It is now known that genetic markers are passed down from generation to generation, and that our ancestors left clues in our DNA that can determine geographical origins. DNA testing laboratories, by comparing our markers to those of already established databases, can also unlock many of our deep ancestral origins. DNA testing has proven to be a valuable genealogical research tool, and can provide a window into a person’s genetic past.
By testing the Y-DNA the origin of the male line can determined. The Y-DNA checks the paternal line only, with no influence of any females along that line. Females do not receive the Y-DNA, and therefore females cannot be tested for the paternal line. Females, wanting to research their paternal line, would need to have a brother or a male relative from that line to be tested. By testing the mtDNA, males and females can determine the origin of their maternal line. The mtDNA strictly checks the maternal line, with no influence of any males along that line. Both males and females receive the mtDNA from the mother.
The history of our nation is one of immigration. Early on, from the European continent, and then from Africa (slaves), immigrants came. And as our national borders expanded south and west our national ethnic makeup grew as well. The inclusion of the Hispanic residents who lived in our conquered lands, as well as those individuals who were members of the hundreds of Native American Indian tribes that preceded us, added much to the genetic equation.
Then, starting with the Great War, followed by World War Two, the Korean War and Viet Nam, our soldiers, sailors, airmen and Marines brought many thousands of “war brides” back to this country.
We have, over time, melded into a people called Americans. We have our own culture, one that is increasingly imitated around the word, sometimes vilified by our enemies. Most of us are proud of our roots. We point with pride at the hardships our forefathers endured when they arrived from England, Germany, Scandinavia, Scotland and Ulster in the sixteenth and seventeenth centuries. Our black fellow-citizens are proud of their heritage as well, and our Native American brothers and sisters celebrate the fact that their ancestors managed to survive their conquerors’ efforts to eradicate them as a people.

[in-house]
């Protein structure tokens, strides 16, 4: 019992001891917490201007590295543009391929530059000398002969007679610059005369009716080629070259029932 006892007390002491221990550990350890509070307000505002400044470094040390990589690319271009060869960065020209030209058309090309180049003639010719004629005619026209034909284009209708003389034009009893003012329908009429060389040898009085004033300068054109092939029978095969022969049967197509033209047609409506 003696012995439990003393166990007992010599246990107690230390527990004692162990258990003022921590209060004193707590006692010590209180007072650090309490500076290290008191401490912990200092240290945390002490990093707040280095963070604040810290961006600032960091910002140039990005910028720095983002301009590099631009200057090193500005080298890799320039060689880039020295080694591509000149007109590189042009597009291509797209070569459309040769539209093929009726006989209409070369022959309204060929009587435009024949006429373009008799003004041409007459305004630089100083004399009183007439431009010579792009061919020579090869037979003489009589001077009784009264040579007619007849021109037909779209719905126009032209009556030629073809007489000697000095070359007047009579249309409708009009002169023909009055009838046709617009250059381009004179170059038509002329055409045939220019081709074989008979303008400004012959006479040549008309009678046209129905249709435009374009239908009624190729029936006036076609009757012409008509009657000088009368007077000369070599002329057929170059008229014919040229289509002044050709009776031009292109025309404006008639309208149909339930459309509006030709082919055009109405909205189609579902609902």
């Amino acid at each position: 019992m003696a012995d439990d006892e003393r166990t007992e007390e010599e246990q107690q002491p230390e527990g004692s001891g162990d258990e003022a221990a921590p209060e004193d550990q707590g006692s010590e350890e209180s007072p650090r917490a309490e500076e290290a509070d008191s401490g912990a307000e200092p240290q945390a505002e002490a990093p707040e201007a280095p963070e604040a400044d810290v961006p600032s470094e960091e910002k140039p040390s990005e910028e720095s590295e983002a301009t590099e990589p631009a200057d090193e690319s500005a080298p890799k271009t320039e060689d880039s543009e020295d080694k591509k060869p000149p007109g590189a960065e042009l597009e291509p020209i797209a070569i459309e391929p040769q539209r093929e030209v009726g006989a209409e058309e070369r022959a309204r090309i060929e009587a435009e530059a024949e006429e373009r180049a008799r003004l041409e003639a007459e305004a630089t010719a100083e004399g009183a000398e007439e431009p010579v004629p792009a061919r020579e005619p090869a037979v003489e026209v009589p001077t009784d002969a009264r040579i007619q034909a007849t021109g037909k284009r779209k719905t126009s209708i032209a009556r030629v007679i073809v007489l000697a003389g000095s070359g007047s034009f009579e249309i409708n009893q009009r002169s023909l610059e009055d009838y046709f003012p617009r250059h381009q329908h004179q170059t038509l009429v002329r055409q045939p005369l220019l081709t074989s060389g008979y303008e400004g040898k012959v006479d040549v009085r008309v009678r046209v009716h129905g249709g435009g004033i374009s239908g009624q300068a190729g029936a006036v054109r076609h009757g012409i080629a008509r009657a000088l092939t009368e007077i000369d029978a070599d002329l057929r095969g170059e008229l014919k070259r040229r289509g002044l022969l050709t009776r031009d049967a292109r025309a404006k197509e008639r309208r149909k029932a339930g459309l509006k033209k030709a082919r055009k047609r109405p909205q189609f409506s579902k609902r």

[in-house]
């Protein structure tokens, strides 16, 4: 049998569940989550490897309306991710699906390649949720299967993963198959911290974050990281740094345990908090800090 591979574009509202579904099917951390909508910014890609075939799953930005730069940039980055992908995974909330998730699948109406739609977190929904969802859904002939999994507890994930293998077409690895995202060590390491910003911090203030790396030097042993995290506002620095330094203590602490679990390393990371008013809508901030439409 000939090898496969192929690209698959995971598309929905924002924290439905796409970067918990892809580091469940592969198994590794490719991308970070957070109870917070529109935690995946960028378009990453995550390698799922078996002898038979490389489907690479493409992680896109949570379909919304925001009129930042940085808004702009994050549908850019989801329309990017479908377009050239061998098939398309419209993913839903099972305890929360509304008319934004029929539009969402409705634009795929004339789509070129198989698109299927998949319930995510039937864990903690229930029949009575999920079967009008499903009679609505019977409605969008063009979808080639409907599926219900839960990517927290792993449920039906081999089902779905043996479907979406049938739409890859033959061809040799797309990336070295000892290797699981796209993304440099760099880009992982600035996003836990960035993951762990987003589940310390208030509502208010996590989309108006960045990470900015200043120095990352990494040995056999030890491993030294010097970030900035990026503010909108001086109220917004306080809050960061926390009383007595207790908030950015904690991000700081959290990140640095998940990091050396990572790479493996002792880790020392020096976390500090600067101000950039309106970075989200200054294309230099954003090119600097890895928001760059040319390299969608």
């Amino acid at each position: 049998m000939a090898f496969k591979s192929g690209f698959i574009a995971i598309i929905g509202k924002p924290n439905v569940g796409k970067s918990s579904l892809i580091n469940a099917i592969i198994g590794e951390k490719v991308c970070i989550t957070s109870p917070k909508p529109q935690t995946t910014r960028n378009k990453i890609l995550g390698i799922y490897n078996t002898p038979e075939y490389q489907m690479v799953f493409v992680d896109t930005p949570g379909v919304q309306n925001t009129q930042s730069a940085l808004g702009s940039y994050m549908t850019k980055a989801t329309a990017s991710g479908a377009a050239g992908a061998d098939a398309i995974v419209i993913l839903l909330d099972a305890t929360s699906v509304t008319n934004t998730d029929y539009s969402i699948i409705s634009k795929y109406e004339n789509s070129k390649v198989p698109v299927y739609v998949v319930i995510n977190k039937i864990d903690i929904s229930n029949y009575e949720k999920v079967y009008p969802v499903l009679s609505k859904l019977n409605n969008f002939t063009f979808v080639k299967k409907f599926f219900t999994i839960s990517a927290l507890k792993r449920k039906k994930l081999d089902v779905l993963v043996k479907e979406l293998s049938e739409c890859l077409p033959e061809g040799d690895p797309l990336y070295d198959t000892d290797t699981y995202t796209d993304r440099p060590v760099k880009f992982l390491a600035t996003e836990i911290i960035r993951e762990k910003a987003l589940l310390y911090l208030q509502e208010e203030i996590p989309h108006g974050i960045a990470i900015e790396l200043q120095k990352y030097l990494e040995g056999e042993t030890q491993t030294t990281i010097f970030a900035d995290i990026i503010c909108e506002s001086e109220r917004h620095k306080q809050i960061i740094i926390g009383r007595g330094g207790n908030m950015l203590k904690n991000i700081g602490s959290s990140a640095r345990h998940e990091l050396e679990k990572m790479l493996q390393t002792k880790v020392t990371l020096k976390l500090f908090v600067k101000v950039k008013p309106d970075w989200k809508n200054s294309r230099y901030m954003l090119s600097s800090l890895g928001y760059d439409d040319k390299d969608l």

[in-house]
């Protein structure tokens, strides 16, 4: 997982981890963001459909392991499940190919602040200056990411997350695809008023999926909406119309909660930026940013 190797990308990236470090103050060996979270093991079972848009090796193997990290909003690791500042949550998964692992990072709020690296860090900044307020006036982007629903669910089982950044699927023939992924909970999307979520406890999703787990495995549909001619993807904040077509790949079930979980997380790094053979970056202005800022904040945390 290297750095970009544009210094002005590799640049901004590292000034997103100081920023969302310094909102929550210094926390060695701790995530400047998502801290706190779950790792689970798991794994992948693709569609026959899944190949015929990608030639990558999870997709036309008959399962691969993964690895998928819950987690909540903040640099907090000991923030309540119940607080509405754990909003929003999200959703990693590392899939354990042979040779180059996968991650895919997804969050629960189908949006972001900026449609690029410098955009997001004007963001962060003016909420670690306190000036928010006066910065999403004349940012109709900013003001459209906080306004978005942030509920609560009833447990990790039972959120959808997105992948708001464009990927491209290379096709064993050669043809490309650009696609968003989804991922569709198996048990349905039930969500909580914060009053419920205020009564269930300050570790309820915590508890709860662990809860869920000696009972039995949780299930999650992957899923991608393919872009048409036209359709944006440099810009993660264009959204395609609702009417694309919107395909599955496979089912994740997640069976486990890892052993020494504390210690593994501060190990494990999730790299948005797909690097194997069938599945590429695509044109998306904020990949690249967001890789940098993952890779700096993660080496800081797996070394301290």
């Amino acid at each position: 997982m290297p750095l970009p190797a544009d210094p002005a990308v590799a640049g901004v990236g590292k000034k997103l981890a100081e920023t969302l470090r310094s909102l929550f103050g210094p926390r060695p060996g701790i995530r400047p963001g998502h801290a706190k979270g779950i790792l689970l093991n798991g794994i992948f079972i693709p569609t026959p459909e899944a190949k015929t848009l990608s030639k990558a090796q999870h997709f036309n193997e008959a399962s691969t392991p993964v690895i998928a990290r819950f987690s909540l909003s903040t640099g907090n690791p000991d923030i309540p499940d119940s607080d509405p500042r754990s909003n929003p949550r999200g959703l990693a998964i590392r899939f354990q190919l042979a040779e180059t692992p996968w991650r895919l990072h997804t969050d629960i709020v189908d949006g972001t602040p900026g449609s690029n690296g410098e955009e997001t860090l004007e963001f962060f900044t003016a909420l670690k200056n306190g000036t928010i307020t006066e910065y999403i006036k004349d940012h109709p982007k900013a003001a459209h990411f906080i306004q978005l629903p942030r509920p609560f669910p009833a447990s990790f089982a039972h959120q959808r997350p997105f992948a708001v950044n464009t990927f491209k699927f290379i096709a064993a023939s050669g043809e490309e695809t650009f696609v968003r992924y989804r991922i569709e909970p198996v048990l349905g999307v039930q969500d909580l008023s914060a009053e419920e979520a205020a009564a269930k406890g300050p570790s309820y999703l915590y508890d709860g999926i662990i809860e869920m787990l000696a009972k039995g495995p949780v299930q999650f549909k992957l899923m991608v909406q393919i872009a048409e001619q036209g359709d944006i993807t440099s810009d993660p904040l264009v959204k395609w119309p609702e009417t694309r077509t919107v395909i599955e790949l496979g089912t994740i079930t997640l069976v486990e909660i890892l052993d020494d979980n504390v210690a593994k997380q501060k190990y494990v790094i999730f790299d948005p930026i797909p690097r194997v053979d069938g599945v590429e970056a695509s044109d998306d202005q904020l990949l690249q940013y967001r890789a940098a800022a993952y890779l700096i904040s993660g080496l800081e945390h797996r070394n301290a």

Many of our fellow citizens with Asiatic origins are the result of the aforementioned war brides, yet thousands of Chinese emigrated from mainland China in the 1700s and 1800s to work on the early railroads and in the gold mines of the West. Waves of Filipino immigrants arrived after the Spanish-American War, and again after WW2. Japanese arrived in the late nineteenth and early twentieth centuries as laborers on the pineapple and sugarcane plantations in Hawaii, and on the truck farms in California. Vietnamese refugees came with the end of the Viet Nam war, and Mexicans and Central Americans cross our southern borders today almost at will. The result, as we start the twenty-first century, is that we have evolved into a nation of many ethnic backgrounds, with a population that can no longer—for the most part—be identified as being derived from a single culture.
Some of us—as a result of all of the above—do not know for certain where our genetic roots originated, or how they evolved. Have you ever wondered about the true make up of your genetic history? One of our Erwin “cousins” in Arizona found that her mother was seven percent Native American. Further testing would have determined the actual tribe.
Many black individuals are finding that they have varying degrees of European DNA markers in their blood as a result of the degradation of slavery in the South. On the other hand, some “white folks” are finding that they have had, somewhere along the line, an infusion of African DNA markers in their genetic heritage as well. A recent story of one of our United States Presidents, and his black descendants, is a case in point. Many of us, whose ancestors were part of the great migration westward in the 1700s and 1800s, have Native American blood in our veins.
Today there are several groups doing DNA testing to study genealogical evidence. It is a simple and painless process, and the cost is not prohibitive. Basic DNA tests range from about $100 to $225 for males and $130 to $190 for females. When one orders a survey a DNA test kit is sent. Using the kit is fairly simple. One is instructed to scrape the inside of the cheek for thirty seconds with a swab, and then do it again the next day, then return the kit. Testing time varies with the level of test that was ordered.
One of the more active firms is Family Tree DNA. It was created five years ago by Bennett Greenspan of Houston, and is now the world’s largest DNA company in the new field of genetic genealogy. Greenspan used DNA testing to confirm that a possible relative in South America was part of his family tree, and decided that there might be a market for a testing service that catered to genealogists. More information can be found at their web site, www.familytreedna.com, or by calling 559-442-6383. »»»